Arp 142: When Galaxies Collide
This image shows the two galaxies interacting. NGC 2936, once a standard spiral galaxy, and NGC 2937, a smaller elliptical, bear a striking resemblance to a penguin guarding its egg. Image released June 20, 2013.
When Galaxies Collide
Arp 148 is the staggering aftermath of an encounter between two galaxies, resulting in a ring-shaped galaxy and a long-tailed companion.
Colliding Galaxies Swirl in Dazzling New Photo
This beautiful composite image of two colliding galaxies was released by NASA's Great Observatories. The collision between the Antennae galaxies, which are located about 62 million light-years from Earth, began more than 100 million years ago and is still occurring.
VV 340 Galaxy Collision Forms Exclamation Point
The deep space object VV 340, also known as Arp 302, is a textbook example of two colliding galaxies in a crash that will take millions of years. VV 340 is 450 million light-years from Earth. This image was released Aug. 11, 2011.
New Look at a Colossal Cosmic Collision
This beautiful image gives a new look at the interacting galaxies of Stephan's Quintet. The curved, light blue ridge running down the center of the image shows X-ray data from the Chandra X-ray Observatory. Four of the galaxies in the group are visible in the optical image (yellow, red, white and blue) from the Canada-France-Hawaii Telescope. A labeled version (roll over the image above) identifies these galaxies (NGC 7317, NGC 7318a, NGC 7318b and NGC 7319) as well as a prominent foreground galaxy (NGC 7320) that is not a member of the group.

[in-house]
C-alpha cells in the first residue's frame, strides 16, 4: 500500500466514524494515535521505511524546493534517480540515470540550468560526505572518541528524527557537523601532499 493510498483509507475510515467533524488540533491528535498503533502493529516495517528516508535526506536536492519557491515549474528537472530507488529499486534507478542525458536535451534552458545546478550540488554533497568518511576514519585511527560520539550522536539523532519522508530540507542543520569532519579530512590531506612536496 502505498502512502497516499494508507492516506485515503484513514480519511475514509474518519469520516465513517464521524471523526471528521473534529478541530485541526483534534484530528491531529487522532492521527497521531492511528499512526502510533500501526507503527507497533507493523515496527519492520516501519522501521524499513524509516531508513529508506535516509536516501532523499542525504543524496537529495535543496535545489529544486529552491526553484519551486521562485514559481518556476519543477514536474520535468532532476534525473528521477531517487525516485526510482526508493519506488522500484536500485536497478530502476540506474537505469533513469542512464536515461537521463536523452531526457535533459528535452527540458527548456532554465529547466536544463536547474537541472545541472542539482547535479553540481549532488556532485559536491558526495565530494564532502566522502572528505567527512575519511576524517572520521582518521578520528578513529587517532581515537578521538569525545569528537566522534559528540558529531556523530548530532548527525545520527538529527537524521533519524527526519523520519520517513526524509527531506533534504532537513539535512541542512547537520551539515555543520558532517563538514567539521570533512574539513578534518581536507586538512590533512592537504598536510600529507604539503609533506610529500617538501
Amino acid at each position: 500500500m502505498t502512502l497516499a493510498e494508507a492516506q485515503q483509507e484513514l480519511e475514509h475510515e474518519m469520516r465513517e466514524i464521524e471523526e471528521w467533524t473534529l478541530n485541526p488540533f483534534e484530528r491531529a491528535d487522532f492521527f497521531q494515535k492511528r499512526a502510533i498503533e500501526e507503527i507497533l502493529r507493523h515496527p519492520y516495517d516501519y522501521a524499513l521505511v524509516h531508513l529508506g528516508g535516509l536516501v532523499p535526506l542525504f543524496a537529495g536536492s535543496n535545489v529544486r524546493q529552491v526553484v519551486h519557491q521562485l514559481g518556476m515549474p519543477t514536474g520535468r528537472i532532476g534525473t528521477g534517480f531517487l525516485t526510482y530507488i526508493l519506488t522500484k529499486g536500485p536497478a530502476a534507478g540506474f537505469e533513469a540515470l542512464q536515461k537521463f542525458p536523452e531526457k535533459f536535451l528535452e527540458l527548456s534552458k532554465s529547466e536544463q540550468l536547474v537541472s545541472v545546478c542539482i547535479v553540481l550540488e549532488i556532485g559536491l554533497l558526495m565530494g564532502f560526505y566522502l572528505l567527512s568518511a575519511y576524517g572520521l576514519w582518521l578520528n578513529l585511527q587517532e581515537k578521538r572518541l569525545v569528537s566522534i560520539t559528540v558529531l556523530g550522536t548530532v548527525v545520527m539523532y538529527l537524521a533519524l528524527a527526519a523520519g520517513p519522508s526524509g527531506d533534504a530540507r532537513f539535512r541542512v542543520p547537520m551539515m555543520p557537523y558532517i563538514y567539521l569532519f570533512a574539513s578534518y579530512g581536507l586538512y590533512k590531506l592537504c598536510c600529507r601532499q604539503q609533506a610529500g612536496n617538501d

Hubble Photographs Colliding Galaxies
Markarian 273 is a galaxy with a bizarre structure that vaguely resembles a toothbrush. The "handle" of the brush is about 130 thousand light-years long and is strongly indicative of a merger between two galaxies. Markarian 273 has an intense region of starburst, where 60 solar masses of new stars are born each year. The galaxy is located 500 million light-years away from Earth.
Merging Galaxies, Active Black Holes
This illustration of a system called 4C60.07 shows two colliding galaxies, one of which (left) has already turned most of its gas into stars and its black hole is ejecting jets of charged particles. This galaxy is pulling gas and dust from the neighboring galaxy, where star formation is occurring.
Galactic Collisions Leave Cosmic Skid Marks
This deep optical image of the Antennae galaxies (main image) shows new tidal debris at the northern tip (inset) that have resulted from two colliding galaxies.
Galaxy Collisions Distort
These images, taken with the 2.1-meter telescope at Kitt Peak National Observatory in Arizona, show galaxy shapes that are either physically intertwined or distorted by the gravity of nearby neighbors.
The Milkomeda Galaxy
This artist's conception shows the Milkomeda Galaxy, the result of the predicted collision between the Milky Way and its neighbor Andromeda a trillion years from now.
Evolving, Merging Galaxies
Two interacting galaxies in the Perseus cluster about 300 million light years away provide new clues to how galaxies evolve.